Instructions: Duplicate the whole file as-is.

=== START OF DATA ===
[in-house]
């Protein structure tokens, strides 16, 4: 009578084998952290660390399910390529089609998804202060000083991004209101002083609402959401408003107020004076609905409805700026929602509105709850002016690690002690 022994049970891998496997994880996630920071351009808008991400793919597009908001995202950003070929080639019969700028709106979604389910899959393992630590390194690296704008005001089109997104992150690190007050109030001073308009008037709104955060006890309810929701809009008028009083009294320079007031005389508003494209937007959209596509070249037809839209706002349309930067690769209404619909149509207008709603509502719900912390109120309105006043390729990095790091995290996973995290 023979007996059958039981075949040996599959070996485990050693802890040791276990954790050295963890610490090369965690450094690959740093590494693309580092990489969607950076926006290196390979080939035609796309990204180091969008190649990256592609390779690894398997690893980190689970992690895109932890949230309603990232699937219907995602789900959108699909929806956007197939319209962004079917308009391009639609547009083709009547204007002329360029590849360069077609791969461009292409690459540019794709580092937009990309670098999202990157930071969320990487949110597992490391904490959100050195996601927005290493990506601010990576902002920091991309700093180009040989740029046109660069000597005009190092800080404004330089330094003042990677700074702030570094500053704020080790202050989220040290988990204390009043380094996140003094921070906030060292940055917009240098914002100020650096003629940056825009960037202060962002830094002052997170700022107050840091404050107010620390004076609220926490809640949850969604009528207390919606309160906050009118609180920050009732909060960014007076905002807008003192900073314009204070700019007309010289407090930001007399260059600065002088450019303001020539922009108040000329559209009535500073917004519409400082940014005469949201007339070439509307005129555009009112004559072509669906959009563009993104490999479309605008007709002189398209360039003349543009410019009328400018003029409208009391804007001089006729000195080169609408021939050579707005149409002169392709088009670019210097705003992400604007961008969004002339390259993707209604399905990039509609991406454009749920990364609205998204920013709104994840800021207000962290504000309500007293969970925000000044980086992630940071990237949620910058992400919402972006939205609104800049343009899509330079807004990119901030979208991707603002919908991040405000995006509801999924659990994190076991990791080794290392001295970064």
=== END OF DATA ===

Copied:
[in-house]
């Protein structure tokens, strides 16, 4: 009578084998952290660390399910390529089609998804202060000083991004209101002083609402959401408003107020004076609905409805700026929602509105709850002016690690002690 022994049970891998496997994880996630920071351009808008991400793919597009908001995202950003070929080639019969700028709106979604389910899959393992630590390194690296704008005001089109997104992150690190007050109030001073308009008037709104955060006890309810929701809009008028009083009294320079007031005389508003494209937007959209596509070249037809839209706002349309930067690769209404619909149509207008709603509502719900912390109120309105006043390729990095790091995290996973995290 023979007996059958039981075949040996599959070996485990050693802890040791276990954790050295963890610490090369965690450094690959740093590494693309580092990489969607950076926006290196390979080939035609796309990204180091969008190649990256592609390779690894398997690893980190689970992690895109932890949230309603990232699937219907995602789900959108699909929806956007197939319209962004079917308009391009639609547009083709009547204007002329360029590849360069077609791969461009292409690459540019794709580092937009990309670098999202990157930071969320990487949110597992490391904490959100050195996601927005290493990506601010990576902002920091991309700093180009040989740029046109660069000597005009190092800080404004330089330094003042990677700074702030570094500053704020080790202050989220040290988990204390009043380094996140003094921070906030060292940055917009240098914002100020650096003629940056825009960037202060962002830094002052997170700022107050840091404050107010620390004076609220926490809640949850969604009528207390919606309160906050009118609180920050009732909060960014007076905002807008003192900073314009204070700019007309010289407090930001007399260059600065002088450019303001020539922009108040000329559209009535500073917004519409400082940014005469949201007339070439509307005129555009009112004559072509669906959009563009993104490999479309605008007709002189398209360039003349543009410019009328400018003029409208009391804007001089006729000195080169609408021939050579707005149409002169392709088009670019210097705003992400604007961008969004002339390259993707209604399905990039509609991406454009749920990364609205998204920013709104994840800021207000962290504000309500007293969970925000000044980086992630940071990237949620910058992400919402972006939205609104800049343009899509330079807004990119901030979208991707603002919908991040405000995006509801999924659990994190076991990791080794290392001295970064």